RSDP Happenings - Focus: Stocking Freshness and Abundance
By Elizabeth Braatz
How do I store fresh asparagus? Why has my avocado shipment gone gray? When are my watermelon beyond saleable? These are questions that owners of small, rural grocery stores may ask when facing the challenges of increased customer demands for a wide variety of fresh, local produce.
After extensive research, face-to-face talks, and consultations, a team of University of Minnesota Extension Regional Sustainable Development Partnerships (RSDP) staff created Minnesota’s first Fresh Produce Toolkit. The toolkit helps rural grocery store owners store, handle, and market fresh produce as well as locally grown produce.
The idea started when RSDP staff took note that rural grocery store owners often didn’t have the produce managers that larger stores had. In addition to all the other tasks required to run a grocery store, the basic care and display of the produce cooler was another item for these grocers to tend. A review of the literature and outreach to contacts within the grocery community soon found that basic information on the care and display of produce was not available.
In order to fill that gap, and thanks to generous funding from the Minnesota Department of Agriculture Specialty Crop Block Grant, RSDP staff began working with the Department of Horticultural Science to create a toolkit on the ideal temperatures and techniques to store fresh produce. The project team decided to conduct a survey of rural grocery store owners and managers to better understand their needs. RSDP Statewide Director Kathy Draeger led the creation of this comprehensive survey of grocer needs, which was inspired, in part, by a statewide survey conducted by the Kansas State University Rural Grocery Initiative.
“We hadn’t done something like this before in Minnesota, and the survey gave us a comprehensive picture of rural grocery ownership across the state,” said Karen Lanthier, RSDP Assistant Program Director for Sustainable Agriculture and Food Systems. “Working on this [toolkit] project led to conducting the survey, and then that in turn helped make the toolkit project even better.”
Thanks to the 2015 Rural Grocery Survey, RSDP learned about the top concerns for local grocery store owners. Chief among these was food freshness. For example, 91 percent of survey respondents found that selling produce before it deteriorated was a challenge (Draeger, Lanthier, Mohr, & Tremper, 2016).
Survey results were shared with a statewide audience through a series of fact sheets authored by Draeger, Lanthier, and colleagues. After reviewing findings, toolkit project team members (Lanthier, RSDP’s Greg Schweser, and Extension Postharvest Horticulturist Dr. Cindy Tong) began creating materials to address fresh produce and local food issues identified by the survey.
Image from the Quick Reference Guide that is part of the Fresh Produce Toolkit suite of resources.
The team conducted five demonstration events at local grocery stores in partnership with Ryan Pesch (Extension) and Matt Olson (Mississippi Market). Pesch and Olson were able to share valuable first-hand green grocer experience during the events. Each of these events began with a presentation on handling fresh produce, followed by a tour of the store. The presentations were very well received. One post-event survey responder commented, “The demo stoked the fire inside me to continue to promote and support our neighbors even more and … commit to doing things that help our community thrive from the inside out. Exciting stuff!” (Schweser et al., 2016, p. 10).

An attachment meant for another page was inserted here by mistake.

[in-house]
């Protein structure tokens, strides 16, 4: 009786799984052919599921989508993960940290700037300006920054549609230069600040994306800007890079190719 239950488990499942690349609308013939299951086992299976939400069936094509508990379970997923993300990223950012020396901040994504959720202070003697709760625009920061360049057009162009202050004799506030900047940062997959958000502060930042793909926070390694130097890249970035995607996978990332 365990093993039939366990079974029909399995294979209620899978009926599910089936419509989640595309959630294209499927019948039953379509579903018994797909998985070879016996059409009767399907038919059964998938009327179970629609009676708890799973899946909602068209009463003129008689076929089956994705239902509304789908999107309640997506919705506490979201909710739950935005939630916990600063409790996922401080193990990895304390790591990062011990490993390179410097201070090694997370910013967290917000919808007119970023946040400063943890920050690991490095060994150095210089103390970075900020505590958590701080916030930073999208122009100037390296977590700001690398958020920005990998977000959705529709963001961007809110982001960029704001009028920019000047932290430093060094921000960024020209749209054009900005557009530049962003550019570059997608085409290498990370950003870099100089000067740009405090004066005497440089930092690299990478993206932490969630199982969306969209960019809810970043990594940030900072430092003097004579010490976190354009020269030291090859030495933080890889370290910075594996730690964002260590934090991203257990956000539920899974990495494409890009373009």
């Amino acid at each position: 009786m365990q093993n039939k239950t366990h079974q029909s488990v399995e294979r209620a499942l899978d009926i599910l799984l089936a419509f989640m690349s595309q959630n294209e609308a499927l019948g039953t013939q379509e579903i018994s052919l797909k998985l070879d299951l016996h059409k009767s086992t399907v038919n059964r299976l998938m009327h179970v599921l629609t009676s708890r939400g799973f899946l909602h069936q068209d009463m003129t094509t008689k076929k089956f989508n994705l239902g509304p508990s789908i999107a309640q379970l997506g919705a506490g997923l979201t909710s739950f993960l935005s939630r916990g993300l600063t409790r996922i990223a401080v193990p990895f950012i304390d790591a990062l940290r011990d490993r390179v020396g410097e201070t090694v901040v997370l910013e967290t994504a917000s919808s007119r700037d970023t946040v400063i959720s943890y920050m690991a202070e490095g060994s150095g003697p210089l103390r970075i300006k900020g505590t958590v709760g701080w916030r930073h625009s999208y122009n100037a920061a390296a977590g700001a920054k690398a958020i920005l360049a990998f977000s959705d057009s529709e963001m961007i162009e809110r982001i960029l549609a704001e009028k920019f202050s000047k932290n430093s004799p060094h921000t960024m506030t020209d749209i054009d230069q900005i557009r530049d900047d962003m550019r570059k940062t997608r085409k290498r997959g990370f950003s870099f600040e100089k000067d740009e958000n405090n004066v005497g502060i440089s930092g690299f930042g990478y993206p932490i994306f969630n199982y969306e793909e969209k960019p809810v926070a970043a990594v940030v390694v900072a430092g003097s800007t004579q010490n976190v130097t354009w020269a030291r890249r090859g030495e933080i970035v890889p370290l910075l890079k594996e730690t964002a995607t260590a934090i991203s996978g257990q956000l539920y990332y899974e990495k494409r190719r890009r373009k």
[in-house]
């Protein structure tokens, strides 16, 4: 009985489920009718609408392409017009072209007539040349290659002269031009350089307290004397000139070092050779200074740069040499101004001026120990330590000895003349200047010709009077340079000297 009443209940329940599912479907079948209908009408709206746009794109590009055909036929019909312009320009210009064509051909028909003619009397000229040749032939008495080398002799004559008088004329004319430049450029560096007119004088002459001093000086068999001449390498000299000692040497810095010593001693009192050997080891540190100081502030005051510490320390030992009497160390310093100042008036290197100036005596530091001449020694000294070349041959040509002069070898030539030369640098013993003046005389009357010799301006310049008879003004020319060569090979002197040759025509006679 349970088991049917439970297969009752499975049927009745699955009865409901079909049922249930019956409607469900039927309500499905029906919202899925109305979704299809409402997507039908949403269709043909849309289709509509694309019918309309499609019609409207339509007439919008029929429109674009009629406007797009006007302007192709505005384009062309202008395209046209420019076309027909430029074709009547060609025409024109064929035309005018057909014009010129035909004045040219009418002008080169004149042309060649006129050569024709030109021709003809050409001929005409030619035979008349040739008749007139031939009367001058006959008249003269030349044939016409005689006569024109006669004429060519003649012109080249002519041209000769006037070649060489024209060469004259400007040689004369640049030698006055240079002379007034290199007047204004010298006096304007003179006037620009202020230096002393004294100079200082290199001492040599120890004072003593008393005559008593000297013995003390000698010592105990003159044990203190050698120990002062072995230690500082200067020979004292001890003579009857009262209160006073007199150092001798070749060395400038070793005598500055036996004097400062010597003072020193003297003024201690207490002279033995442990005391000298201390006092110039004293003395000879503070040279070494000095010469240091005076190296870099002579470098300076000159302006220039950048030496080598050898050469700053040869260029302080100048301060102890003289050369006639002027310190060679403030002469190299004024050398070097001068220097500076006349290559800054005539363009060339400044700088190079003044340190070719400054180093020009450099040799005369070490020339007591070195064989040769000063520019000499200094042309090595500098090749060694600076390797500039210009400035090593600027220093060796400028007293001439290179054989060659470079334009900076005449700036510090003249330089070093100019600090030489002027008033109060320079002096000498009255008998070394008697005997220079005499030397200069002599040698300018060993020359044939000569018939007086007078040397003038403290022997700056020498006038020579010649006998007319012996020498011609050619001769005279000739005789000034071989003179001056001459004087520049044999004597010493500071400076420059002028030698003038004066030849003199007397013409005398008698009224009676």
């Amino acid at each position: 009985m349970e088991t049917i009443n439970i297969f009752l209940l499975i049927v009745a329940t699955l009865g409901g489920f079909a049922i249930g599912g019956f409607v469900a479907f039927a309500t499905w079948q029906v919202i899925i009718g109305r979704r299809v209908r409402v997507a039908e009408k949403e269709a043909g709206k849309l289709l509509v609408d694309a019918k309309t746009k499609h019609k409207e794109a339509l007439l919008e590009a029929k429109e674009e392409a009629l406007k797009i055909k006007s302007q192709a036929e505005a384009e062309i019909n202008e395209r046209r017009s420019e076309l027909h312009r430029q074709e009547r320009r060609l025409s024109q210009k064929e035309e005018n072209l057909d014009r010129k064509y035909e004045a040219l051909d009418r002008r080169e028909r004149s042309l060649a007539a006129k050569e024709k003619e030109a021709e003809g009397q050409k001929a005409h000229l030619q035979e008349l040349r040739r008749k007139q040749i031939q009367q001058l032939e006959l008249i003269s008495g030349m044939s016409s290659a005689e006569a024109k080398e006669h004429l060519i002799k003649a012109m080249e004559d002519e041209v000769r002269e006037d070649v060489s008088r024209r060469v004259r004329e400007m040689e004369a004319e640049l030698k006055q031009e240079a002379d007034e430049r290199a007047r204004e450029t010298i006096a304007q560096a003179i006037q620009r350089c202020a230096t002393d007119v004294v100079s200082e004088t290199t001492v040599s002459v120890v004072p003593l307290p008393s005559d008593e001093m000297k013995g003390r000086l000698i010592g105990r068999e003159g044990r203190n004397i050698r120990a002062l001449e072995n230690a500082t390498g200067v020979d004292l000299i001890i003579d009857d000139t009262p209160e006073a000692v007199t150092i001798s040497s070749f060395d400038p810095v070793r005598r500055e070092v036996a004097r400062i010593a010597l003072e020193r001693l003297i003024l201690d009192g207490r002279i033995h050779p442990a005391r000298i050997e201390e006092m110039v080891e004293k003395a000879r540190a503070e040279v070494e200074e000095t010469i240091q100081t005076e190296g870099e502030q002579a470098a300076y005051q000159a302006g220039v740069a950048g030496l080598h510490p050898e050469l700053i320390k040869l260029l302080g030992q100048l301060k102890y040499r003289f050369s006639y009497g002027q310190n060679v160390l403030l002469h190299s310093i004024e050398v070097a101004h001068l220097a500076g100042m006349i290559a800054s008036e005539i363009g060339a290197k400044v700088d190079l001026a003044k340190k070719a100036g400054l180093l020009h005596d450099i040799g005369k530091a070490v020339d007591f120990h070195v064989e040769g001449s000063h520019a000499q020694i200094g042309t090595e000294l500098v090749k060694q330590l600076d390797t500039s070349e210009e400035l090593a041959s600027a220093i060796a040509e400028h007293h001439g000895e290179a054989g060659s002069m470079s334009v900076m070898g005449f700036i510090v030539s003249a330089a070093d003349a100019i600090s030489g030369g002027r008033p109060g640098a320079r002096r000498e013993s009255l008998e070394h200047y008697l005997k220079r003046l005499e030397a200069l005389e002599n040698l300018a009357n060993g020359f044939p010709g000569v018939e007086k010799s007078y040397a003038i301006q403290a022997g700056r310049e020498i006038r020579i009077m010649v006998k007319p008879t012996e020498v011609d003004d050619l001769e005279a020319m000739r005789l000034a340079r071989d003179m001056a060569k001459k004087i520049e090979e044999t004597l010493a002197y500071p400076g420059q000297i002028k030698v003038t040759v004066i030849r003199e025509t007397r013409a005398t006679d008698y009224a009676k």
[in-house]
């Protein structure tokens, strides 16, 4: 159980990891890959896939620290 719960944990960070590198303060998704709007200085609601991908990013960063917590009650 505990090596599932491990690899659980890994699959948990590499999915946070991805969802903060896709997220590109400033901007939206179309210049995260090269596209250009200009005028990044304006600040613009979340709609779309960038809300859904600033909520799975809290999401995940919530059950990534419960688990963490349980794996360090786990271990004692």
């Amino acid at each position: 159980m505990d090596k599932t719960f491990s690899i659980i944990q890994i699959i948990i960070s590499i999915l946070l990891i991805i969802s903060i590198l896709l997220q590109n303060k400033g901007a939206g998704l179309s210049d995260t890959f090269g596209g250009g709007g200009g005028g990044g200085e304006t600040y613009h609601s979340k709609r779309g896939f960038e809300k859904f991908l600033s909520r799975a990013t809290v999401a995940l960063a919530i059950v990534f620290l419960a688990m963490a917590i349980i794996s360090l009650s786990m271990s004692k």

Lanthier’s favorite part of the project was when Southwest RSDP Executive Director David Fluegel invited a reporter from the West Central Tribune to the demonstration event in Milan. Lanthier explained, “They wrote up a whole article on local grocery store owner Mr. Bergen Standahl and his Prairie Market in Milan. That article really increased the calls to his store from people as far as Willmar who wanted to know more about the specialty foods he carried. Seeing the indirect effects of the project on grocery stores was really exciting.”
Suite of resources
The work didn’t stop at the five demonstrations. To make the information widely available, the team published a Fresh Produce Toolkit full of helpful items and tips. This information is designed with rural grocers in mind, but Lanthier explained that the toolkit could be useful to corner stores, local farmers, and even food shelves as well. She has received feedback from each of these groups that the toolkit information will help them in different ways.
So if you were curious, fresh asparagus can be stored upright in chilled water. Unripe avocados can be damaged by chilling, causing them to appear gray. Watermelon should be taken off the shelf when pitting occurs. Not only can the Fresh Produce Toolkit answer questions on produce, but it may also be part of the answer to revitalizing rural grocery stores.
Draeger, K., Lanthier, K., Mohr, C., Tremper, N. (2016). Rural grocery store survey at-a-glance: Fresh produce and farm to rural grocery. University of Minnesota Extension Regional Sustainable Development Partnerships.
Schweser, G., Tong, C., Lanthier, K., Draeger, K. (2016). Stocking freshness and abundance. University of Minnesota Extension Regional Sustainable Development Partnerships.
Elizabeth Braatz is a student in the College of Food, Agricultural, and Natural Resources Sciences (CFANS) majoring in Environmental Sciences, Policy, and Management. She works with RSDP as a Student Writer/Communications Assistant.RSDP connects communities with the resources of the University of Minnesota to drive sustainability in Greater Minnesota, and is part of University of Minnesota Extension.